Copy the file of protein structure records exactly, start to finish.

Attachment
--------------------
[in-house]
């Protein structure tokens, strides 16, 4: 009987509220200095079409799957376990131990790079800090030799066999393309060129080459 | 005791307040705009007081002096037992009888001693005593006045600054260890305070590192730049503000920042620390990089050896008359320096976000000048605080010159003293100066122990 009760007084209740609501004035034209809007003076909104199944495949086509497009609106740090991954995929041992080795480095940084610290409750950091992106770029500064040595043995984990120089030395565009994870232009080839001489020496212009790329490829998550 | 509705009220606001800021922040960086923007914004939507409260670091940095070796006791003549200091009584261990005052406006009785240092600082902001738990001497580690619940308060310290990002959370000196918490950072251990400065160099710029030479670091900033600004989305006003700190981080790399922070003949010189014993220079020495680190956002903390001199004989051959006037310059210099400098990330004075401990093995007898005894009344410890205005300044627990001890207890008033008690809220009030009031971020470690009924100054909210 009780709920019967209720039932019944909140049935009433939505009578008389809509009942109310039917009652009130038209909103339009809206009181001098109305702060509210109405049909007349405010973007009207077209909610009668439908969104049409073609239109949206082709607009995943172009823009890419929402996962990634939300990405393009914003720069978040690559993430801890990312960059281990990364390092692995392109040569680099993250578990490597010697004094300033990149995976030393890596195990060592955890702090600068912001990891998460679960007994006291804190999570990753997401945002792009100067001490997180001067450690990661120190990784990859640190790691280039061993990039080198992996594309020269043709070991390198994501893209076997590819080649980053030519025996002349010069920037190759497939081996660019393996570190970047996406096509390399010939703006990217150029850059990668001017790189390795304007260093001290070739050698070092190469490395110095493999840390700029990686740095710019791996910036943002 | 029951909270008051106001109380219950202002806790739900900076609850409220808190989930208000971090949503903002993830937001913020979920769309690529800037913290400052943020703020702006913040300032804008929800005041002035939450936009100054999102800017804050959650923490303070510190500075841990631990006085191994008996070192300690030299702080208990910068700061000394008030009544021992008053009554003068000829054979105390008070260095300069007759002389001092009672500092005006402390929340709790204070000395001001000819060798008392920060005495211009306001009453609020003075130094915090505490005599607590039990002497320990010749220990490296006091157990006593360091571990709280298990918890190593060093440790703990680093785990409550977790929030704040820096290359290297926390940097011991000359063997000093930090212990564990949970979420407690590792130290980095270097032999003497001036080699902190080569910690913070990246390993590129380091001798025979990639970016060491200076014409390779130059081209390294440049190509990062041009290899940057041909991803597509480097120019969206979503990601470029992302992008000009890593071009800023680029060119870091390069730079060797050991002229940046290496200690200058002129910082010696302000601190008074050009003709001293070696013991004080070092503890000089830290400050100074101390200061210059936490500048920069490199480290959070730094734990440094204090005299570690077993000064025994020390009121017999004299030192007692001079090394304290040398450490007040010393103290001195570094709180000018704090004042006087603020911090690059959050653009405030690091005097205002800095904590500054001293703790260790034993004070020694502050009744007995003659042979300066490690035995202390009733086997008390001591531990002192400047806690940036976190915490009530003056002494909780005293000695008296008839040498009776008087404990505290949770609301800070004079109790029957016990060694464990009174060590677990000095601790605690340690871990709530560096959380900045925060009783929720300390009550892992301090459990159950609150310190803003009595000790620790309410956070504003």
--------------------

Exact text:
[in-house]
């Protein structure tokens, strides 16, 4: 009987509220200095079409799957376990131990790079800090030799066999393309060129080459 | 005791307040705009007081002096037992009888001693005593006045600054260890305070590192730049503000920042620390990089050896008359320096976000000048605080010159003293100066122990 009760007084209740609501004035034209809007003076909104199944495949086509497009609106740090991954995929041992080795480095940084610290409750950091992106770029500064040595043995984990120089030395565009994870232009080839001489020496212009790329490829998550 | 509705009220606001800021922040960086923007914004939507409260670091940095070796006791003549200091009584261990005052406006009785240092600082902001738990001497580690619940308060310290990002959370000196918490950072251990400065160099710029030479670091900033600004989305006003700190981080790399922070003949010189014993220079020495680190956002903390001199004989051959006037310059210099400098990330004075401990093995007898005894009344410890205005300044627990001890207890008033008690809220009030009031971020470690009924100054909210 009780709920019967209720039932019944909140049935009433939505009578008389809509009942109310039917009652009130038209909103339009809206009181001098109305702060509210109405049909007349405010973007009207077209909610009668439908969104049409073609239109949206082709607009995943172009823009890419929402996962990634939300990405393009914003720069978040690559993430801890990312960059281990990364390092692995392109040569680099993250578990490597010697004094300033990149995976030393890596195990060592955890702090600068912001990891998460679960007994006291804190999570990753997401945002792009100067001490997180001067450690990661120190990784990859640190790691280039061993990039080198992996594309020269043709070991390198994501893209076997590819080649980053030519025996002349010069920037190759497939081996660019393996570190970047996406096509390399010939703006990217150029850059990668001017790189390795304007260093001290070739050698070092190469490395110095493999840390700029990686740095710019791996910036943002 | 029951909270008051106001109380219950202002806790739900900076609850409220808190989930208000971090949503903002993830937001913020979920769309690529800037913290400052943020703020702006913040300032804008929800005041002035939450936009100054999102800017804050959650923490303070510190500075841990631990006085191994008996070192300690030299702080208990910068700061000394008030009544021992008053009554003068000829054979105390008070260095300069007759002389001092009672500092005006402390929340709790204070000395001001000819060798008392920060005495211009306001009453609020003075130094915090505490005599607590039990002497320990010749220990490296006091157990006593360091571990709280298990918890190593060093440790703990680093785990409550977790929030704040820096290359290297926390940097011991000359063997000093930090212990564990949970979420407690590792130290980095270097032999003497001036080699902190080569910690913070990246390993590129380091001798025979990639970016060491200076014409390779130059081209390294440049190509990062041009290899940057041909991803597509480097120019969206979503990601470029992302992008000009890593071009800023680029060119870091390069730079060797050991002229940046290496200690200058002129910082010696302000601190008074050009003709001293070696013991004080070092503890000089830290400050100074101390200061210059936490500048920069490199480290959070730094734990440094204090005299570690077993000064025994020390009121017999004299030192007692001079090394304290040398450490007040010393103290001195570094709180000018704090004042006087603020911090690059959050653009405030690091005097205002800095904590500054001293703790260790034993004070020694502050009744007995003659042979300066490690035995202390009733086997008390001591531990002192400047806690940036976190915490009530003056002494909780005293000695008296008839040498009776008087404990505290949770609301800070004079109790029957016990060694464990009174060590677990000095601790605690340690871990709530560096959380900045925060009783929720300390009550892992301090459990159950609150310190803003009595000790620790309410956070504003």